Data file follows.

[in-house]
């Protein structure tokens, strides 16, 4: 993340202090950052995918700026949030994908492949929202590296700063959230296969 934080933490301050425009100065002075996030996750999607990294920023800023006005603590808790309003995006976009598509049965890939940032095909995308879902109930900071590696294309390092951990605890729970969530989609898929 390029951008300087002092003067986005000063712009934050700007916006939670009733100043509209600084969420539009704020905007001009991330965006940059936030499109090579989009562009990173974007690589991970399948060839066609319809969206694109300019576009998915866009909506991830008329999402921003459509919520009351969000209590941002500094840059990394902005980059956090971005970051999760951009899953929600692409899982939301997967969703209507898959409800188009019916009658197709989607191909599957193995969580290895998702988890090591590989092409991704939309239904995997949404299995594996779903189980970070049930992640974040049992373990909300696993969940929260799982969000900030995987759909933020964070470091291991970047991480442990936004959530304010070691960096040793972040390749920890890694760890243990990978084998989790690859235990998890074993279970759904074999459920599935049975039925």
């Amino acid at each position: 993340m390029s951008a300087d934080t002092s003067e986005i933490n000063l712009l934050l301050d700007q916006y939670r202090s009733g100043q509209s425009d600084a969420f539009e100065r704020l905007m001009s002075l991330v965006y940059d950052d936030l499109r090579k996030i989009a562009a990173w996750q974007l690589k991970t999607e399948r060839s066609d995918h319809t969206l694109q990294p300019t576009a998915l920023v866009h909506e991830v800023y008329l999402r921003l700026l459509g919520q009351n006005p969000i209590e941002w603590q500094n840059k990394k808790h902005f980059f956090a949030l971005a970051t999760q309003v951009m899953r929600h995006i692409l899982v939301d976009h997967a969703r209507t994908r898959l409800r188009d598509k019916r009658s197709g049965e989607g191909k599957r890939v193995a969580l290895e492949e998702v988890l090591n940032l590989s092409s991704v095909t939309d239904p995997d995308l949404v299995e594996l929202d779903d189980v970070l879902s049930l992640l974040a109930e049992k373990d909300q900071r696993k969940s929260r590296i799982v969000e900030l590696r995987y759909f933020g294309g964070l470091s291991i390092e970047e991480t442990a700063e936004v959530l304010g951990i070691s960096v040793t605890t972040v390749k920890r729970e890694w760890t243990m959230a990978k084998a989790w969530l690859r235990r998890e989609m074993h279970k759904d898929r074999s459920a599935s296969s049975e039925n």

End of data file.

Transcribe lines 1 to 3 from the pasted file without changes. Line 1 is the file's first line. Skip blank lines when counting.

[in-house]
């Protein structure tokens, strides 16, 4: 993340202090950052995918700026949030994908492949929202590296700063959230296969 934080933490301050425009100065002075996030996750999607990294920023800023006005603590808790309003995006976009598509049965890939940032095909995308879902109930900071590696294309390092951990605890729970969530989609898929 390029951008300087002092003067986005000063712009934050700007916006939670009733100043509209600084969420539009704020905007001009991330965006940059936030499109090579989009562009990173974007690589991970399948060839066609319809969206694109300019576009998915866009909506991830008329999402921003459509919520009351969000209590941002500094840059990394902005980059956090971005970051999760951009899953929600692409899982939301997967969703209507898959409800188009019916009658197709989607191909599957193995969580290895998702988890090591590989092409991704939309239904995997949404299995594996779903189980970070049930992640974040049992373990909300696993969940929260799982969000900030995987759909933020964070470091291991970047991480442990936004959530304010070691960096040793972040390749920890890694760890243990990978084998989790690859235990998890074993279970759904074999459920599935049975039925």
């Amino acid at each position: 993340m390029s951008a300087d934080t002092s003067e986005i933490n000063l712009l934050l301050d700007q916006y939670r202090s009733g100043q509209s425009d600084a969420f539009e100065r704020l905007m001009s002075l991330v965006y940059d950052d936030l499109r090579k996030i989009a562009a990173w996750q974007l690589k991970t999607e399948r060839s066609d995918h319809t969206l694109q990294p300019t576009a998915l920023v866009h909506e991830v800023y008329l999402r921003l700026l459509g919520q009351n006005p969000i209590e941002w603590q500094n840059k990394k808790h902005f980059f956090a949030l971005a970051t999760q309003v951009m899953r929600h995006i692409l899982v939301d976009h997967a969703r209507t994908r898959l409800r188009d598509k019916r009658s197709g049965e989607g191909k599957r890939v193995a969580l290895e492949e998702v988890l090591n940032l590989s092409s991704v095909t939309d239904p995997d995308l949404v299995e594996l929202d779903d189980v970070l879902s049930l992640l974040a109930e049992k373990d909300q900071r696993k969940s929260r590296i799982v969000e900030l590696r995987y759909f933020g294309g964070l470091s291991i390092e970047e991480t442990a700063e936004v959530l304010g951990i070691s960096v040793t605890t972040v390749k920890r729970e890694w760890t243990m959230a990978k084998a989790w969530l690859r235990r998890e989609m074993h279970k759904d898929r074999s459920a599935s296969s049975e039925n």